Quick stop at Tesco café to warm up and eat something before heading back to registration area to drop off our run bags, briefly run through the geography of the second transition area and then attend the 5pm race briefing. This was less informative than usual, but at least in the dry; it was hard not to snooze through this.
Another walk, this time a pretty track to the local pub, which was lively, but happily found room to seat and feed us. The walk back was still in the rain, but much better on a well fed stomach.
Final prep for the morning, alarms set, swim gear organised, wet-suits drying, tri kit ready. How wonderful to snuggle down in a proper (albeit bunk) bed in a snug and truly waterproof yurt with a proper floor and log burner making ‘camping’ a truly comfortable affair. Best night’s sleep I’ve had before a race for a long time!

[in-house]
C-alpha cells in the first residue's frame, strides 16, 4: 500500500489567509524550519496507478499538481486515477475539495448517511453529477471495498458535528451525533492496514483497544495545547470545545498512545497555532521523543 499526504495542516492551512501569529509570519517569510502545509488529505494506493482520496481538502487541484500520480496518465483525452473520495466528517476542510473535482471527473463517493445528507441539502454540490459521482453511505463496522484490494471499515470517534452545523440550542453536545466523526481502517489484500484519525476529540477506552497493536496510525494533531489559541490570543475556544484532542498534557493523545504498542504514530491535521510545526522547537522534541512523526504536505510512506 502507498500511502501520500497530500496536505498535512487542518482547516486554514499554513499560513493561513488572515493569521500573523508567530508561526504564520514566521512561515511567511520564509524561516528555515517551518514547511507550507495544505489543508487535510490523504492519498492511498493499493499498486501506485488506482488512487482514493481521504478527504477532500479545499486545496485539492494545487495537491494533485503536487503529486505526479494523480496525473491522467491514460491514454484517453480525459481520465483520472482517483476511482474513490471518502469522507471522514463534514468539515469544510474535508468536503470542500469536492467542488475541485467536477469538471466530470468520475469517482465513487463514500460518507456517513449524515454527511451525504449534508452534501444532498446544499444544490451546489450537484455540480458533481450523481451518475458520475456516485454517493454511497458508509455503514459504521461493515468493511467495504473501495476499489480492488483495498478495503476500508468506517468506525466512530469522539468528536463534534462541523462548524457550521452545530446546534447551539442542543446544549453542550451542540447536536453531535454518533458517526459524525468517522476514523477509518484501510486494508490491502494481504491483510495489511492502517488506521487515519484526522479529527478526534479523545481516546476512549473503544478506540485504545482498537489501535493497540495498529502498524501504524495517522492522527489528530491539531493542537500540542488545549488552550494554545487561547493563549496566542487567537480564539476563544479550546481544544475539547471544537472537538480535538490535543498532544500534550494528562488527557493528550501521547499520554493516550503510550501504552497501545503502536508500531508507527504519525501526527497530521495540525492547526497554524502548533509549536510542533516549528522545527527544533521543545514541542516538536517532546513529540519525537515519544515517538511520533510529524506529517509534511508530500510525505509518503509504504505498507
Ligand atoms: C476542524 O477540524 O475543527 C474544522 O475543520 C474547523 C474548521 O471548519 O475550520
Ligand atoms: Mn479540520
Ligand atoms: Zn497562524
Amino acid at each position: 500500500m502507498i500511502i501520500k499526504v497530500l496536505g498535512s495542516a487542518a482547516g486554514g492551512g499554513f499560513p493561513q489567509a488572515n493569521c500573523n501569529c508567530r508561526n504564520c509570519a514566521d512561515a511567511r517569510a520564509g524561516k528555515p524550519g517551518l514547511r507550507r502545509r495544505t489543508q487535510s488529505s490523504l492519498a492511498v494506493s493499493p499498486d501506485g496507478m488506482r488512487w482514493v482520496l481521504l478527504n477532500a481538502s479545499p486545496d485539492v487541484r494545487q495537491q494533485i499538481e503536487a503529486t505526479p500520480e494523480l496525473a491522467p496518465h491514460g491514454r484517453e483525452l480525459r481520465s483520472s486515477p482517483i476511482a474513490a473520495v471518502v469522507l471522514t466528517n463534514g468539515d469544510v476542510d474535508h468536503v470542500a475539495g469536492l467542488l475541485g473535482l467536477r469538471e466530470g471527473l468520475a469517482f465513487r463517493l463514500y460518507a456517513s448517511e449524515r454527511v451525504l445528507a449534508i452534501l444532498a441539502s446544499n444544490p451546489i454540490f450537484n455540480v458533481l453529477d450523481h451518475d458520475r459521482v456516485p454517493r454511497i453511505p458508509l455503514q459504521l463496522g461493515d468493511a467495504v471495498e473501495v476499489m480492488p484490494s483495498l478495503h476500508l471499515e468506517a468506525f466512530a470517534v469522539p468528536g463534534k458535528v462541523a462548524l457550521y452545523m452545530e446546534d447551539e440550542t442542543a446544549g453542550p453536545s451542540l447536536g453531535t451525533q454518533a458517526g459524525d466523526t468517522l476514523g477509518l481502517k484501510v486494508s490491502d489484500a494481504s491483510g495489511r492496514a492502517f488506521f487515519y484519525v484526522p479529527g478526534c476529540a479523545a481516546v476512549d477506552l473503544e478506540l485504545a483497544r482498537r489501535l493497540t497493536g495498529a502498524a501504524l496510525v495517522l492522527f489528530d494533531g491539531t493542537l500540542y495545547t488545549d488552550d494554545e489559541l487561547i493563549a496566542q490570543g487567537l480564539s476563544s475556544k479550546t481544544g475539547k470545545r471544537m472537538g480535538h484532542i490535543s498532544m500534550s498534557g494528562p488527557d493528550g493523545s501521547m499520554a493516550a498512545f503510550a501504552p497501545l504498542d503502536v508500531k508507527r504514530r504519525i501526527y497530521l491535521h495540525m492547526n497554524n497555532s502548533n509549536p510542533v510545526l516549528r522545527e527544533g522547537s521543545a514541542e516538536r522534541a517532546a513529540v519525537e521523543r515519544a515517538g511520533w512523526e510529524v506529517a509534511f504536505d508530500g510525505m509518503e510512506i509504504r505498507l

But in the morning, despite the fact that it has finally stopped raining, all is not well. In plenty of time for our bus, we walked over the brow of the hill to see a queue of people several miles long, all waiting for the same bus, which has obviously not arrived. They are meant to be frequent and ferry us to the race start, but it is soon apparent that if we join the queue we will certainly miss transition and probably the race start. Sarah to the rescue once again, who is tactfully roused from her slumbers by Alastair to ferry us and a couple of random other competitors found heading for the bus, to swim start.